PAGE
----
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Tuesday, July 7, 2009

Daring to be Truthful About Veggies (+ Zucchini Mint Frittata)

By Stacie Bills & Michelle Christman

Day to day, it’s easy to fall into the trap of thinking about food in terms of feeding. What can we make in 30 minutes? How do we get our families to eat more vegetables? Is there anything we can do to get our kids to stop throwing food? For parents, even foodie parents, feeding becomes a mere practicality. So much so that we forget that mealtime, if approached with a sense of love and purpose, can actually nourish the soul. Even if all the food ends up on the floor and not a single vegetable is consumed.

ChowMama (www.ChowMama.com) puts food back where it belongs—at the center of our families’ physical, emotional, and social development. While our recipes keep nutrition front and center, we also remind parents (and ourselves!) that mealtime is more than getting nutrients into our bodies. It’s also a way to learn about society, practice being open minded, foster a sense of independence, initiate environmental responsibility, and connect with community. Because real food feeds the body and the soul. That’s why healthy and adventurous eating from the very first bite can inspire habits that will sustain a lifetime of healthy eating adventures.

Critical to our approach to food, cooking, and eating is a (surprisingly controversial) no hiding (ie, lying about) veggies philosophy. That often means our ChowBabies go without veggies. For a while! But we’re not worried. Because, if you ask us, tricking our kids about what’s in their food may feed their growing bodies, but it fails to nourish their souls. So, day after day, we humbly and honestly present simple, delicious veggie dishes that the entire family will enjoy (some put veggies front and center, others let them play a supporting role) to send a clear, repeated message that veggies are delicious!

The research suggests that our long bet on candidly teaching children to (eventually) eat their veggies is a fair wager. We’ll see. In the meantime, we hope you’ll give it some thought. We think it’ll serve your families over time and—lest we abandon practicality all together—our philosophy also happens to be a serious time saver. (Whoever says it’s not extra work to make pureed veggies to “sneak” into meals certainly has more time than we do!)

Read more about other ideas for delicious family-friendly veggie fare visit us HERE.

Zucchini Mint Frittata
(can be served to kids 12+ mos)

8 organic eggs

1/2 cup organic grated parmesan or crumbled organic feta (you can add as much as 1 cup if you like your eggs super cheesy)

3 tbsp fresh organic mint, chopped

2 medium organic zucchini, grated, squeezed dry

salt and pepper

organic olive oil

1. Preheat oven to 400 degrees. In the meantime, whisk together eggs, cheese, mint, and salt and pepper (unless serving to early eaters, in which case you can salt and pepper individual portions before serving). Fold zucchini into egg mixture.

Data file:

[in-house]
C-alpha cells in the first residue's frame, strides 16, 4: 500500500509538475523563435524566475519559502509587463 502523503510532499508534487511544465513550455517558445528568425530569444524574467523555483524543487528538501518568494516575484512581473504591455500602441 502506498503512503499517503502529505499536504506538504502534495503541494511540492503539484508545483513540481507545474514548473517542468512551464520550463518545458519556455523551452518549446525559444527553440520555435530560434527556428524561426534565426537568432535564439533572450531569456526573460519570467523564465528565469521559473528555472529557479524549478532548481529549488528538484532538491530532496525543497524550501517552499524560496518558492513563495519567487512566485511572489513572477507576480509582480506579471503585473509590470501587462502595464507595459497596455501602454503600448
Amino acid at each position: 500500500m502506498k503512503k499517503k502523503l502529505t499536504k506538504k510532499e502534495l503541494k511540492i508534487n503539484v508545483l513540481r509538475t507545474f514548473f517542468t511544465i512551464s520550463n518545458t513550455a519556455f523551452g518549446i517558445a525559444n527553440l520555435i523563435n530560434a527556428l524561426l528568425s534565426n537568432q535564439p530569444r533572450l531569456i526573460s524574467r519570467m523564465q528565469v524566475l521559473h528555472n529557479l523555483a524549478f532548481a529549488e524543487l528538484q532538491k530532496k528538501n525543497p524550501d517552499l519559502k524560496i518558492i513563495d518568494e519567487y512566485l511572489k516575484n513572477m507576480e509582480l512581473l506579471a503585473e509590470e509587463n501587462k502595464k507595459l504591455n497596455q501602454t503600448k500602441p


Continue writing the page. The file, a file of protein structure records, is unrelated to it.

2. Brush a 9″ pie dish or oven proof skillet with olive oil and pour in egg mixture. Bake for about 35-40 minutes, until frittata is set and browned. Insert a toothpick or knife into the center of the frittata—it’s done when it comes out clean.

NOTE: I often half this recipe and divide the frittata mixture between 4 oiled ramekins. They bake for about 2o minutes and make perfect little kid portions.

Read more about ChowMama at www.chowmama.com

Learn more about Brooklyn moms and Co-Founders of ChowMama & Chowbaby, Stacie Bills & Michelle Christman:

Stacie Bills

Stacie grew up the daughter of a restaurateur in a large Greek family where food and family go hand-in-hand. Family coming to visit (and, yes, the second cousin of your best friend from elementary school—whom you met once, ten years ago—counts as “family”)? Feed them. Need to cheer someone up? Feed them. Want to help squash a family squabble? Feed them. Since deciding against culinary school (opting to focus on children's development instead) and seeing the important role food plays in raising her own son, Isaac, she’s been on a quest to educate families about the vital role food plays in a child’s social and emotional development.

Michelle Christman

When Michelle got pregnant with Atticus Huckleberry she found her true calling. She’s always loved food. It stems from her childhood in Pennsylvania farm country eating everything from heirloom tomatoes straight from the vine (before they were fancy!) to homemade pickled pig's feet. Food that was nutritious, delicious, and natural. Her background in health care and passion for farm-fresh food informed her quest to educate families about the important links between food, health, and the environment.